Why do we not now talk about the “Springfield effect”?
Partly because the perpetrator in Springfield was professionally diagnosed as psychotic, meaning his attack could be more easily explained away.
He also acted alone, whereas having two shooters immediately intensified the intrigue around Columbine.
But the main reason for Columbine’s longevity was that its perpetrators created manifestos and home movies of their preparations in hopes that their story would outlive them.
Unfortunately, it has.
Before Columbine, there was no script for how school shooters should behave, dress and speak.
Columbine created “common knowledge,” the foundation of coordination in the absence of a standardized playbook. Timing was everything.
The massacre was one of the first to take place after the advent of 24-hour cable news and during the “the year of the net.”
This was the dawn of the digital age of perfect remembering, where words and deeds live online forever. Columbine became the pilot for future episodes of fame-seeking violence.
Our research has found that school shootings have nothing to do with jock envy, satanism, video games or Keanu Reeves, and school shooters are not psychopathic masterminds.
In fact, these soundbite explanations for aberrant behavior only blind us to the reality of school violence.
School shooters are almost always current students of their schools.
They are students who are in crisis, students who have experienced trauma, and students who are actively suicidal prior to the shooting and expect to die in the act.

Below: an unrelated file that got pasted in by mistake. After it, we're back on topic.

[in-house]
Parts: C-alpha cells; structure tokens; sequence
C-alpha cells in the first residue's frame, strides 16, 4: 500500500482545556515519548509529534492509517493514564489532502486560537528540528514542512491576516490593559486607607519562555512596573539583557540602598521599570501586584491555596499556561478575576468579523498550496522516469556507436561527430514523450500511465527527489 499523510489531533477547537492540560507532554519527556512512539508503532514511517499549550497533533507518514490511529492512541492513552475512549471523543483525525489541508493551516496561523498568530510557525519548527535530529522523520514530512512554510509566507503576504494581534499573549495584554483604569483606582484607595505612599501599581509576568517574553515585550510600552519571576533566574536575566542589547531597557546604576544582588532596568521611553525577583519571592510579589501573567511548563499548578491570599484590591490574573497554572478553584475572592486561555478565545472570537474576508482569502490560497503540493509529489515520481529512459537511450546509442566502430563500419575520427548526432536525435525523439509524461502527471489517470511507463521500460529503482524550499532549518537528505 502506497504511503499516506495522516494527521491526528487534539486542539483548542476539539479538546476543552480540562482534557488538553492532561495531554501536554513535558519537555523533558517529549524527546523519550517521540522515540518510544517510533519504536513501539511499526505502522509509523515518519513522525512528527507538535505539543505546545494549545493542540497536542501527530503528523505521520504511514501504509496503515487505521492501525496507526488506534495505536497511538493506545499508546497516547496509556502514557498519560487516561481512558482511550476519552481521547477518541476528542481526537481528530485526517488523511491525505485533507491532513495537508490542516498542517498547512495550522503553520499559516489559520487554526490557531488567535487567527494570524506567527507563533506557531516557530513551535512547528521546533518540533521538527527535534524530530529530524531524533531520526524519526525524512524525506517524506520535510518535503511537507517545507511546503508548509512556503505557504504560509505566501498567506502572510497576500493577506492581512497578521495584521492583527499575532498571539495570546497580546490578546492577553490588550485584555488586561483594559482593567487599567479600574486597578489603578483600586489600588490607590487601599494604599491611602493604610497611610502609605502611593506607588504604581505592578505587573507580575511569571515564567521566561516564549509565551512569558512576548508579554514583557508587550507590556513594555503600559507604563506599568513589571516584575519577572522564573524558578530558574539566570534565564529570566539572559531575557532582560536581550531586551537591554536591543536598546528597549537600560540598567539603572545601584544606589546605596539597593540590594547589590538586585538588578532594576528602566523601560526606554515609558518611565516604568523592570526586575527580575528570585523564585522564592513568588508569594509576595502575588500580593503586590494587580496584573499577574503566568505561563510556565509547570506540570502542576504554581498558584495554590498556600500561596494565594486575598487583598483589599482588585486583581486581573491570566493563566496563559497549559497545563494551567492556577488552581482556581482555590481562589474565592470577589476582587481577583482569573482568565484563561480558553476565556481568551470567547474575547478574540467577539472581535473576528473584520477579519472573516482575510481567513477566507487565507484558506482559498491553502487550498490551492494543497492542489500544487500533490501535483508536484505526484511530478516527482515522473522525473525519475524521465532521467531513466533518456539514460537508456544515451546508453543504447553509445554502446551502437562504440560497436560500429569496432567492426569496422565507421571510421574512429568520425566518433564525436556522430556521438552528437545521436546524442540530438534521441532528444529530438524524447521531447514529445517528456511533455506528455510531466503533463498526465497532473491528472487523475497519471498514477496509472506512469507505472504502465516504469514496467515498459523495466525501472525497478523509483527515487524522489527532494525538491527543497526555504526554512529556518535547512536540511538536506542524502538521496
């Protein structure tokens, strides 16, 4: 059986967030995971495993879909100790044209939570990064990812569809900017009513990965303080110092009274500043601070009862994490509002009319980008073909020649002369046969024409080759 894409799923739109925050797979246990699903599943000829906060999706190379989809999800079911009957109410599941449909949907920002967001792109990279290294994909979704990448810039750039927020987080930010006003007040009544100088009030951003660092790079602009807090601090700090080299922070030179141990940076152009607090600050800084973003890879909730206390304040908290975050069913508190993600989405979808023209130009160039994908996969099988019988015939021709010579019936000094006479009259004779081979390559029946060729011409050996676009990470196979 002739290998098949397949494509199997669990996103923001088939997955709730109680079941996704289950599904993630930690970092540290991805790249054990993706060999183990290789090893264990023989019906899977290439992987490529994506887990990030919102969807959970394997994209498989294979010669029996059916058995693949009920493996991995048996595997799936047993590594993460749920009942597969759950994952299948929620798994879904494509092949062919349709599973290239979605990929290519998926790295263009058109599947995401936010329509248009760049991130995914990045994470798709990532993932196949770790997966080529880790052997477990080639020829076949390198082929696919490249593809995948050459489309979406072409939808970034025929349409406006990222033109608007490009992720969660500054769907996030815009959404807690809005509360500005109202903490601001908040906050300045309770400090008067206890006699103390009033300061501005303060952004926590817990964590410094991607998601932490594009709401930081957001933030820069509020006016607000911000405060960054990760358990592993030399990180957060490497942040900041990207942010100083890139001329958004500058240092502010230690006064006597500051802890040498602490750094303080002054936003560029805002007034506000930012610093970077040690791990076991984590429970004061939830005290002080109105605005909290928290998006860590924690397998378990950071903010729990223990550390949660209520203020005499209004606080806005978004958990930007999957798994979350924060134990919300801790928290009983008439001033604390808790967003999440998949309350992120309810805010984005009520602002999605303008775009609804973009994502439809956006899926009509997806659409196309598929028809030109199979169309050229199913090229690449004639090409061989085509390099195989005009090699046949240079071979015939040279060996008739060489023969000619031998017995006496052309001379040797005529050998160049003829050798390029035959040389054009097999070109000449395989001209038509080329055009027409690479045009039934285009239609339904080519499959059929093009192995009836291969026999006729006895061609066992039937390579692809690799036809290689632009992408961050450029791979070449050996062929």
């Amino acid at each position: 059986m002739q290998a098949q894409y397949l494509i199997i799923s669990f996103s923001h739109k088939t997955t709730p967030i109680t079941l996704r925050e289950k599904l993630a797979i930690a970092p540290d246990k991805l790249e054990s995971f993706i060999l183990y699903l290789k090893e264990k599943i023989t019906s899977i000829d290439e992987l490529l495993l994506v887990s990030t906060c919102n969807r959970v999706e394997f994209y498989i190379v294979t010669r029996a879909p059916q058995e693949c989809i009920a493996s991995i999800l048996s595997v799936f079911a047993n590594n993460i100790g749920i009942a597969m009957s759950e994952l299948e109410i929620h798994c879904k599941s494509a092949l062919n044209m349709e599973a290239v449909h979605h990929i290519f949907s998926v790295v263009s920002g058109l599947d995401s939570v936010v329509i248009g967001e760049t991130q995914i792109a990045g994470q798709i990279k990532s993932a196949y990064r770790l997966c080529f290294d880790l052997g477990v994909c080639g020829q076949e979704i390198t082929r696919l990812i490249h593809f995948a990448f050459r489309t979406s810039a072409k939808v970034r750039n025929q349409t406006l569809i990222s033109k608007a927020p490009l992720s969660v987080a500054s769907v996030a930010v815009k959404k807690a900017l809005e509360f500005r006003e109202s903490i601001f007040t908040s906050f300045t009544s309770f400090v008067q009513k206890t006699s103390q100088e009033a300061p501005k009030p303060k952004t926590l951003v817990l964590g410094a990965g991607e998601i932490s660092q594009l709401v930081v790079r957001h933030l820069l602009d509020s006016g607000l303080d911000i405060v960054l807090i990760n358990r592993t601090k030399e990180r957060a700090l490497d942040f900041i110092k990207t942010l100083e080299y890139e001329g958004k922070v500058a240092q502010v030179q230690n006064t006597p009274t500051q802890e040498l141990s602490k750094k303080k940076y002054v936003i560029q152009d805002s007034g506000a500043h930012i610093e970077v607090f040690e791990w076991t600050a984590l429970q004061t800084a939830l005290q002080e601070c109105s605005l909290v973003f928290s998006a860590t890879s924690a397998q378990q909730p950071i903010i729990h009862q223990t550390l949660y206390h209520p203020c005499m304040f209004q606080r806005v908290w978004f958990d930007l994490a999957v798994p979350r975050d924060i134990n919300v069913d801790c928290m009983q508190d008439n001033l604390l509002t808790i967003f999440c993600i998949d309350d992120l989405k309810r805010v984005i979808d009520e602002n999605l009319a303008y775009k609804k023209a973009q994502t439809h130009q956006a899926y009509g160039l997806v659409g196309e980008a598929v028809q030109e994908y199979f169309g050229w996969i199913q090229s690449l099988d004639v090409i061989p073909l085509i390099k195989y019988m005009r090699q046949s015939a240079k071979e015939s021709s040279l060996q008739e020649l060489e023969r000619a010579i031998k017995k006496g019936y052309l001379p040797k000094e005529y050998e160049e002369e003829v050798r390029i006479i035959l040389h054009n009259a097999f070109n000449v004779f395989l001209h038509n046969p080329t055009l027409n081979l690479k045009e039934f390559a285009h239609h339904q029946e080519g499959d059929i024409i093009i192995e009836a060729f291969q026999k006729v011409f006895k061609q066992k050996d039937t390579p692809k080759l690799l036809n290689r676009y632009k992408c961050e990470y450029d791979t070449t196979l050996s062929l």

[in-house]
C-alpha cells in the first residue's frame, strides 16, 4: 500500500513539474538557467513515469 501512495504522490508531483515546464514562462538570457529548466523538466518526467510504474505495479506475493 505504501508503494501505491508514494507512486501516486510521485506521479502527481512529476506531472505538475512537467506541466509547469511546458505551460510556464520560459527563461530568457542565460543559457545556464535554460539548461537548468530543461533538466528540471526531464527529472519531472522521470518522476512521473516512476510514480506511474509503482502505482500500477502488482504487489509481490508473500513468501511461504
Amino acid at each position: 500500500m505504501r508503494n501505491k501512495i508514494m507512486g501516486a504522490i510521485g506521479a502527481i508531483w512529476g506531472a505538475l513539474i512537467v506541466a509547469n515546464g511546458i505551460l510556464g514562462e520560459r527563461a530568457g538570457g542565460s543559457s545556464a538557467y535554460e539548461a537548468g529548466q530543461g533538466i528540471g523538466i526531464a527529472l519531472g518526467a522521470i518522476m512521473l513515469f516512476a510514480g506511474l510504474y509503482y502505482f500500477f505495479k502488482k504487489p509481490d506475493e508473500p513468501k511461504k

Such children have always existed. But for 20 years they’ve had a new script to follow.
And we, the public, have contributed to the production and direction of this script. Again and again and again.
Through our obsession with true crime and films, books, memes and entire websites devoted to Columbine.
By releasing CCTV footage of the shooting to the public. By running our children through regular lockdowns and active shooter drills starting in preschool through 12th grade.
By sending them to school through secure entrances with clear backpacks and bulletproof binders. Society and culture have reared a Columbine generation, modeling that this is just part of childhood in America.
REWRITE THE SCRIPT
After serial killing peaked in the late 1980s, it’s hard to know which faded first — the serial killers themselves or the public obsession with them.
The same fear and fascination that created the serial killer panic is what drives the Columbine effect. After 20 years, it’s time to rewrite the script being rehearsed with young people.
It starts with no names, no photos and no notoriety for mass shooters in media coverage — which is why we don’t indulge here.
The next step is a paradigm shift from homeroom security to holistic violence prevention in schools — mental health, supportive environments, strong relationships and crisis intervention and deescalation.
Teachers should feel as comfortable asking a student about suicide as they feel going into lockdown; empowered to spend as much time teaching empathy and resilience as they do now training to run, hide, fight.
The victims and survivors of school violence must not be forgotten, but to prevent another two decades of contagion and copycats, it requires a recognition that it is time to close the curtain on the spectacle of Columbine.
Jillian Peterson and James Densley are professors of criminal justice at Hamline University and Metropolitan State University, respectively.